US-Taiwan Relations under Donald Trump

Under Trump administration, the US-Taiwan Relations had reached new heights politically, militarily, economically and at the track II level. Taiwan is the 10th largest trade partner of the US and they have thriving trade relations.

The Taiwan Travel Act was signed on 16 March 2018. The act encouraged visits between officials of the US and Taiwan at all levels.” On 4 March 2020, the US House of Representative unanimously passed the Taiwan Allies International Protection and Enhancement Initiative Act of 2019 (TAIPEI). The TAIPEI Act encourages the countries that maintain diplomatic ties with Taiwan and it identifies those that are on the verge of severing their ties with Taiwan. It also obliges the US to increase its diplomatic presence in countries that support Taiwan and vice versa. It further gives the US Secretary of State the power to expand, reduce or terminate US aid to countries depending on whether they improve, worsen, or sever diplomatic relations with Taiwan.8 The Chinese Foreign Ministry Spokesperson Zhao Lijian has called the TAIPEI Act as a “severe violation of the One-China principle”.

The US Senate on 11 May 2020, passed legislation in support of Taiwan’s participation in the World Health Organisation (WHO). The bill entrusts the US Secretary of State to ensure Taiwan’s re-entry into the WHO. The US has also tried to integrate Taiwan in the Indo-Pacific region. Taiwan has incorporated the concept of Indo-Pacific in its foreign policy and imbibed the mission to defend freedom and openness attached to the Free and Open Indo Pacific strategy and protecting it. In May 2018, the government started the Indo-Pacific Affairs Section within the Ministry of Foreign Affairs. Taiwan is also working with the US under the Global Cooperation and Training Framework (GCTF), a grouping of 41 participants from 25 Indo-Pacific countries. The framework will provide Taiwan to help build its partnership with countries that have unique strengths. Recently, the US and Taiwan have signed a pact to establish annual economic talks for five years. A memorandum of understanding was signed after the first round of the economic talks.9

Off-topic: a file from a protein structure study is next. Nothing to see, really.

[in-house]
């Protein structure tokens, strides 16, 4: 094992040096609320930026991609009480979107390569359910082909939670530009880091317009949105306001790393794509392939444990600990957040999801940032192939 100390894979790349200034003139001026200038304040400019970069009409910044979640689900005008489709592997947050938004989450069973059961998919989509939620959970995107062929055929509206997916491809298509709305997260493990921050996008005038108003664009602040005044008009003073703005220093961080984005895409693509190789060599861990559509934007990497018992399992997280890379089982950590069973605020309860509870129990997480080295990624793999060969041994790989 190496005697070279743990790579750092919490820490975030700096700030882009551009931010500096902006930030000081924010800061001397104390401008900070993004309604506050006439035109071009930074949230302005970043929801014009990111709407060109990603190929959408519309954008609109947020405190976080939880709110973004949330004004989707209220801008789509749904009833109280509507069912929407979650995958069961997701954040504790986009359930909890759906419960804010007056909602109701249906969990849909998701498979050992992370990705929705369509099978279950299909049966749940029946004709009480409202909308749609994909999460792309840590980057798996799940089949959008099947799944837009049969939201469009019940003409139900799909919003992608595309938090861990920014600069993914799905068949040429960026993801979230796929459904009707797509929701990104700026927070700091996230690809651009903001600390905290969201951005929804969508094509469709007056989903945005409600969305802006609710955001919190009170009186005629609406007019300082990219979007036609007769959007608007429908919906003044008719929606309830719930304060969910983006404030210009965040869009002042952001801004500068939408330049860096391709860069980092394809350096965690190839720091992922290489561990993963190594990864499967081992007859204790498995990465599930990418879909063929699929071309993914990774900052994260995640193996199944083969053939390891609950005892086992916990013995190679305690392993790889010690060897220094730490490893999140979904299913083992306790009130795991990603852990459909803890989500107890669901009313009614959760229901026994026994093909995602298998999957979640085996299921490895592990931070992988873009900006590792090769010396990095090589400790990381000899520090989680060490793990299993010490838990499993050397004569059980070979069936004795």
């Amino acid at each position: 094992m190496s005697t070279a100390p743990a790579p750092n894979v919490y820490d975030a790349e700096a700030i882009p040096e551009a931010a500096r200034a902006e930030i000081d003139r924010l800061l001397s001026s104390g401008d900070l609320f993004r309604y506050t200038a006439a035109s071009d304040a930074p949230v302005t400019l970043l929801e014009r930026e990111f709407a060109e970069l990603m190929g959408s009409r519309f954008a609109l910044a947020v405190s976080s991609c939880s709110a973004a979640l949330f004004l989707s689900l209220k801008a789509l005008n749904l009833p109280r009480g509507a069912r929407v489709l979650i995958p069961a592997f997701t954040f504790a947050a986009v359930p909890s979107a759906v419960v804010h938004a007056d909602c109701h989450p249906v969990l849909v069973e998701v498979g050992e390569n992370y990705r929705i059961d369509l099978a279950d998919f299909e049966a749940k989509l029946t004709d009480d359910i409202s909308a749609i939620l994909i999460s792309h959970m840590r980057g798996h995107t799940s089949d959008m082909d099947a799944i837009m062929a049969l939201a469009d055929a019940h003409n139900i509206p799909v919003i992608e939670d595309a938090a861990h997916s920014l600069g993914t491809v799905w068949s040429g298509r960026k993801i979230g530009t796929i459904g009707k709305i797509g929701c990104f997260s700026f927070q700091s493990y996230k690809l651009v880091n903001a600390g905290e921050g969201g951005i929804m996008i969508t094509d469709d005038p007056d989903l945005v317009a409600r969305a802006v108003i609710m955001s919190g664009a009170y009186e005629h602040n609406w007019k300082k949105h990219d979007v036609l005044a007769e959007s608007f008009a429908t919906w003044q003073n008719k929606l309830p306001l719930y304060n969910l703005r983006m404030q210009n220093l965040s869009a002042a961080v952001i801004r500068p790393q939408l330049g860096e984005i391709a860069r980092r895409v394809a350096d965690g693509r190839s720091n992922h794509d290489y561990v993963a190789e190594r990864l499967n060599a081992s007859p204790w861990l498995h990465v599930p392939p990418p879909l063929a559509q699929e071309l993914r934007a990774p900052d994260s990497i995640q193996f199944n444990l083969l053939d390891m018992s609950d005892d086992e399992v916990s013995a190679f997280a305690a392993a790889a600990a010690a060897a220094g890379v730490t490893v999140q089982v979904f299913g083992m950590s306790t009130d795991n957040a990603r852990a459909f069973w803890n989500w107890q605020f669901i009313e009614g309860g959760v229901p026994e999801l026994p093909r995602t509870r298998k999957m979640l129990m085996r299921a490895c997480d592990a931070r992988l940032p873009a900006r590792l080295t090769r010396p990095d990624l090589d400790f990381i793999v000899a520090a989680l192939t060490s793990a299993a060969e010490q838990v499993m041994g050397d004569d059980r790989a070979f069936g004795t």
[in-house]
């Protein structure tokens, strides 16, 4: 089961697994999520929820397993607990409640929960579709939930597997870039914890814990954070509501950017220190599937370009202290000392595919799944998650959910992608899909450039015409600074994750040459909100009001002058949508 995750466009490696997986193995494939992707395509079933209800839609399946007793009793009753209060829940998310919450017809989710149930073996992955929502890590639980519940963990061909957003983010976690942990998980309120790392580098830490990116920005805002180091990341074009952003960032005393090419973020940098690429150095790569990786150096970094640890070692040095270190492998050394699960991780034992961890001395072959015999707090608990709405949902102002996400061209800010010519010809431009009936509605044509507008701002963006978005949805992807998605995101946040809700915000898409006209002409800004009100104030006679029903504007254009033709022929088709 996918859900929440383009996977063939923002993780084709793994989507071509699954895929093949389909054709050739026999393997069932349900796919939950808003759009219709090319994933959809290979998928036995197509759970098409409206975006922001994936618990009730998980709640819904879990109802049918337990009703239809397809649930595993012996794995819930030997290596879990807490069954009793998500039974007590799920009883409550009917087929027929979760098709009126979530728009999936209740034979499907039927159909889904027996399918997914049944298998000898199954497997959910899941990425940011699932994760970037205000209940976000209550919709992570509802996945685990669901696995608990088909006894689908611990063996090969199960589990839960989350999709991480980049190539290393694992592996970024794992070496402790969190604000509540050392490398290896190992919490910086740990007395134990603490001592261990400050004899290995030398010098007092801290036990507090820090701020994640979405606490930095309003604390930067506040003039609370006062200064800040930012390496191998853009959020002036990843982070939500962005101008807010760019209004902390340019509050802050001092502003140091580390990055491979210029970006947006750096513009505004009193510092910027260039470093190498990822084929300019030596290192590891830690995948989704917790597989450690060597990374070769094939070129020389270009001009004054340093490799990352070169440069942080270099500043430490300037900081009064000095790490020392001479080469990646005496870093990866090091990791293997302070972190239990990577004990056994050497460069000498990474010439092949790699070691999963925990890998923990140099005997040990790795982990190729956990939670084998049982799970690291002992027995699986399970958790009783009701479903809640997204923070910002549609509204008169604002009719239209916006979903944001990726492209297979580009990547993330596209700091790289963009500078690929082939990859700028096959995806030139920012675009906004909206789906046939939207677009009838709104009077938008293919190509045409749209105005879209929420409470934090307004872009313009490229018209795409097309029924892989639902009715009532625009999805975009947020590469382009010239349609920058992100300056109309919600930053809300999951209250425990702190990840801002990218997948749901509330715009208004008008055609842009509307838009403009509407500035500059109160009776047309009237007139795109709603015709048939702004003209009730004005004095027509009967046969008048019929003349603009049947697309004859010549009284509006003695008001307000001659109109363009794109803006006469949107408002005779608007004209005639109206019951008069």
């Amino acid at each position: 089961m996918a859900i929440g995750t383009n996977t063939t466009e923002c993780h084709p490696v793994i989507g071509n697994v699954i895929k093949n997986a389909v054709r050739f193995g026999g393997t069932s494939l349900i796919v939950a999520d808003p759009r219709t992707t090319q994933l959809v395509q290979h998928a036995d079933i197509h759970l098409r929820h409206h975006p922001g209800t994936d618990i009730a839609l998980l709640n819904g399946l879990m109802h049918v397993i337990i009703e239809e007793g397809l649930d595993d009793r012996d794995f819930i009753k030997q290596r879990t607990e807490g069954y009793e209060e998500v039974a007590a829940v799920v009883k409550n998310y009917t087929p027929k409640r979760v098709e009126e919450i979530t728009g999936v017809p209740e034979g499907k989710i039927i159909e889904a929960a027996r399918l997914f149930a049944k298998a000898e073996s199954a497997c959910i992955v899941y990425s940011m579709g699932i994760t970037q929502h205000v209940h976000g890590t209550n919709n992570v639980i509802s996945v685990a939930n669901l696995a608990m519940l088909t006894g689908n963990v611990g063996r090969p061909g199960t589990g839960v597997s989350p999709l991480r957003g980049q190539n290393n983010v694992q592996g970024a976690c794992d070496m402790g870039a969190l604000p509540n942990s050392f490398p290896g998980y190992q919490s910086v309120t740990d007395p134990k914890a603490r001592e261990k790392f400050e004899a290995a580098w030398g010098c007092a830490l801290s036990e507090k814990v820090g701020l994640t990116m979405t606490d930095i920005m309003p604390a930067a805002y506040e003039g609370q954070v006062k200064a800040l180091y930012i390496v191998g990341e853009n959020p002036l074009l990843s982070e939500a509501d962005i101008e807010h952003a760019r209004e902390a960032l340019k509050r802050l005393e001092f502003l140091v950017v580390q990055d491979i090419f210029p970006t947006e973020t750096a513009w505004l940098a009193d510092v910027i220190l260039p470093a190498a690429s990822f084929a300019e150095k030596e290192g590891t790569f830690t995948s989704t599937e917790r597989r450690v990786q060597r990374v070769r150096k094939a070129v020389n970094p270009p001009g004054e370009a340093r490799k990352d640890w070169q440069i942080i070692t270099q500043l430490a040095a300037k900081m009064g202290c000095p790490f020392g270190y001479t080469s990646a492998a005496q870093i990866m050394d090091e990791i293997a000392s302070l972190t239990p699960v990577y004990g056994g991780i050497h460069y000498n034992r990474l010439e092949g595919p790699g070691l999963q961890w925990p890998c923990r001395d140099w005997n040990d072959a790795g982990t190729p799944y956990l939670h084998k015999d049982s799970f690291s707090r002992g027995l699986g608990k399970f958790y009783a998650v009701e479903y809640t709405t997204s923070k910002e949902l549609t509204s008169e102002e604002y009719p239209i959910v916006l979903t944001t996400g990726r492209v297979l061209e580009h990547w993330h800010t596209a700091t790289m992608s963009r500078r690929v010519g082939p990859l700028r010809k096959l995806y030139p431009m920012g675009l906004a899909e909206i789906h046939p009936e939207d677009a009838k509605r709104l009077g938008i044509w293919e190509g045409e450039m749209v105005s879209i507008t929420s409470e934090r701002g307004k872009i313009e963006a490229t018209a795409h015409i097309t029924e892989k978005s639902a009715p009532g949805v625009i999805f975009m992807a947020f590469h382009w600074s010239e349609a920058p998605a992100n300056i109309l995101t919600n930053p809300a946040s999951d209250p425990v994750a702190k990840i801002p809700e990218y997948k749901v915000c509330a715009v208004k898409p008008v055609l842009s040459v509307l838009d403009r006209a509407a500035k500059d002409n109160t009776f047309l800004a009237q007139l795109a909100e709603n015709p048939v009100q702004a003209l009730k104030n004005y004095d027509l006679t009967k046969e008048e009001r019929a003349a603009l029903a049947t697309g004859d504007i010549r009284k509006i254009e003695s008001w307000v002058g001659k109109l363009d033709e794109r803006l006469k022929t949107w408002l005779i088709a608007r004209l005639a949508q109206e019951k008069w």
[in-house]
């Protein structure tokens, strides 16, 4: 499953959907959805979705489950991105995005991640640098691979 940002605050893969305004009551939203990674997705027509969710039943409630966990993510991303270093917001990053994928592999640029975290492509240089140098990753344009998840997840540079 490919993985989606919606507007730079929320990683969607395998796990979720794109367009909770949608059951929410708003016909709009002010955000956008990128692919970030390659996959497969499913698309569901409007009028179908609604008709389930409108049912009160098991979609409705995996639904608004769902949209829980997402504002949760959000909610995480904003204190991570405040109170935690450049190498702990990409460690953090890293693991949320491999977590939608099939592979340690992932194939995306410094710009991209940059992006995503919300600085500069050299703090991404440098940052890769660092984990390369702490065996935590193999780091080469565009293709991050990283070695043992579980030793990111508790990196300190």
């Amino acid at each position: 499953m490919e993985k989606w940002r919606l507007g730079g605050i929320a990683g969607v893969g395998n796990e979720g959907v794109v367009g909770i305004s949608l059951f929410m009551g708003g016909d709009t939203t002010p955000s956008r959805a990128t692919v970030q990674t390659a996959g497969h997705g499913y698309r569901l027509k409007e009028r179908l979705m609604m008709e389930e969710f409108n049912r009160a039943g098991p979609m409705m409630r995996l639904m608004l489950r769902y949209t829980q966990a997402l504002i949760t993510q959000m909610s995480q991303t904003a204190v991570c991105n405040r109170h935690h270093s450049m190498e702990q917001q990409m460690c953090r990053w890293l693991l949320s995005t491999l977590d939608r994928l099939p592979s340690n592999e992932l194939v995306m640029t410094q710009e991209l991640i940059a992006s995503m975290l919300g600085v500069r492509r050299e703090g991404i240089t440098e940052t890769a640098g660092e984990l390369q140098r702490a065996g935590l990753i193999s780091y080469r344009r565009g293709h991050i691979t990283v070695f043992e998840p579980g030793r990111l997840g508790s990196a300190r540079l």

The most critical aspect of US-Taiwan relations is the arms sales from the US to Taiwan. The US is the major arms supplier to Taiwan and the sale has received an impetus under Donald Trump’s administration. The first sale of arms package worth USD 1.4 billion was done on 30 June 2017. The second sale package of USD 330 million was signed in October 2018. In July 2019, the US supplied M1A2T Abrams tanks, Stinger missiles and related equipment to Taiwan. This deal is worth around USD 2.2 billion. The US State Department has also approved the sale of three weapons systems to Taiwan, including sensors, missiles and artillery, worth USD 1.8 billion. It has also approved the sale of 100 Boeing-made Harpoon Coastal Defence Systems. In 2020, the Trump administration has announced arms sales worth USD 5.1 billion to Taiwan.10

On a comparative note, the Trump administration has approved 18 arms sale deals to Taiwan, compared to 17 during Barack Obama’s eight years in office. Under the Obama administration, the US Air Force had also upgraded the long-range early warning radar surveillance system of Taiwan. Analysts believe that Trump’s weapon deals with Taiwan had highlighted Washington’s long-foreseeable hidden strategy that it had spent four decades preparing.11